That right there be Shopify POS

I used to work as a floor staff at a Kate Spade Saturday store in a mall in Singapore, and when there wasn't much to do, I would fiddle with their iPad with the POS software and have opinions on how to improve it. Now I'm actually going to be able to do that, from the driver's seat!

Sounds very cool, right?!

But... But.

You see – and I'm only realising this right now – I'm already romanticising this shit.

I can't divulge what I'm going to be building as part of this upcoming project, but what I can say is that it's a lot of backend work, and the desired outcomes are already crisply cut out for me. I'm just supposed to come up with various ways to get there, consider and mitigate risks, and deliver those set outcomes.

So to be more accurate, I'm excited, but not because of what I just said about being able to turn my opinions into new features. It's more like I'm excited because I'll get to prove to myself (and hopefully to my peers and the leadership team) that I can be given more responsibility and execute them well to deliver value to our customers.

And even that is not getting at the source of my excitement. If I think about it, what I'm actually excited about is A SINGLE THING: personal growth.

Growth in professional skills. Growth in career stage. Growth in juggling responsibility at work with living a good, balanced life outside.

When I was in university, I applied for a job as a barista at a campus cafe. On my first day, perhaps during a bit of a high of being on a new job, I told my manager while I frothed a jug of milk for a cappuccino:

"I'm the kind of person who learns things quite quickly, and when I know something relatively well, I'll get bored and soon, I'll want to be doing something else."

That manager told one of the other cafe staff, who later told me, that he finds me cocky and that he didn't like me because of that. So, I wouldn't recommend telling your manager this. But I have to say, this still rings true of who I am. (The "learn quickly, bored, wanna learn something else thing," not the cocky thing, hopefully.)

In that way, I'm a little like this guy who founded Patagonia:

I'm not sure what that says about my future as a developer, but I have a point for bringing it up and it is this: I'm getting comfortable being a contributor to a project, and now is probably a good time to switch gears with a new challenge, like championing a project in an organisation with many moving parts.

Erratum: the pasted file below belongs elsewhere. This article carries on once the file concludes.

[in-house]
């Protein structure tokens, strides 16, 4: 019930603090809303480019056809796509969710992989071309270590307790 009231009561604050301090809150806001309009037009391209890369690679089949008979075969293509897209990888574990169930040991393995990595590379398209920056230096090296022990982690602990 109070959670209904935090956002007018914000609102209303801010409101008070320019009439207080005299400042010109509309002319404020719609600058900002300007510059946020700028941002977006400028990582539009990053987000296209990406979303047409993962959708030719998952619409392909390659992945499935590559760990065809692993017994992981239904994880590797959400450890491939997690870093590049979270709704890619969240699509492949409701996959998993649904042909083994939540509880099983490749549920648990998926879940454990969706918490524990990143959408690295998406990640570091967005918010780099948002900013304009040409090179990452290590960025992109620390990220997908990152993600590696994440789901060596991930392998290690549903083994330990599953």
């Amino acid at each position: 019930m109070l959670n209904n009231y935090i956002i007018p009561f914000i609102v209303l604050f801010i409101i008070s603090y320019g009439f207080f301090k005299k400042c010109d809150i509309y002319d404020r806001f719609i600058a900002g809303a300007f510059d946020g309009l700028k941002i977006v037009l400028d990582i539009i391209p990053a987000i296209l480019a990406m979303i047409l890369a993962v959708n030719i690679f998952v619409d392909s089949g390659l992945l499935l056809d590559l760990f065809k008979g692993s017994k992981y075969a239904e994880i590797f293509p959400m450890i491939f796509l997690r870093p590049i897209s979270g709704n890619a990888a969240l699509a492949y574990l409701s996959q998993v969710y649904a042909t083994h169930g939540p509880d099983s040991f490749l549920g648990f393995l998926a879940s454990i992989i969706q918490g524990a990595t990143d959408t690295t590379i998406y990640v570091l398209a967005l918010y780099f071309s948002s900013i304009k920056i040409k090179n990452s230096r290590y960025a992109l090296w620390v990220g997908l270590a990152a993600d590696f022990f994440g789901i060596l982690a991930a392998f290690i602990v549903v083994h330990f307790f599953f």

Which brings me to the other feeling.

Apprehension, meet ChatGPT

Earlier I mentioned that I think I’m supposed to, among other things:

2 - have enough technical knowledge to be able to even conceive of various potential solutions

To which I responded:

hmmmmmmmm. I think I know enough to be dangerous.

Yeah, that’s where my apprehension comes from. At this point in my programming journey, I’m only confident in saying that I know enough to be dangerous. Is that good enough for a project champion who needs to work beyond the level of a single, well-defined task?

My hunch is yes, but a nagging feeling tells me that maybe I will make technical mistakes. A few things that should mitigate these:

  • Our internal Get Shit Done framework’s baked-in review process will help me have people more experienced and technically sophisticated than me detect some of these. — This should catch some, but not all, potential mistakes because people are busy and I’m going to be the project champion who will spend more time and have more context on the project than anyone else.
  • ChatGPT may be able to proofread some of my notes and technical design and help me detect potential problems early. It may be able to send me in some direction if I have a suspicion that something might go wrong.

So yeah, this is why I have mild apprehension about my readiness to champion a project. I know that I know enough to be dangerous, but that also means I may not know something ahead of time that may become a problem. The technical review process should help. And ChatGPT should help. I just don’t know if those things will cover all my blindspots.

But, finally, I shall assure myself that if I do make some mistakes as part of this project, it is OK. I’ll fix the problem and learn from it. Put to the test how much we mean it when we throw around terms like “fail forward.”

So... am I ready for this?

Hell yeah! Let’s goooo!!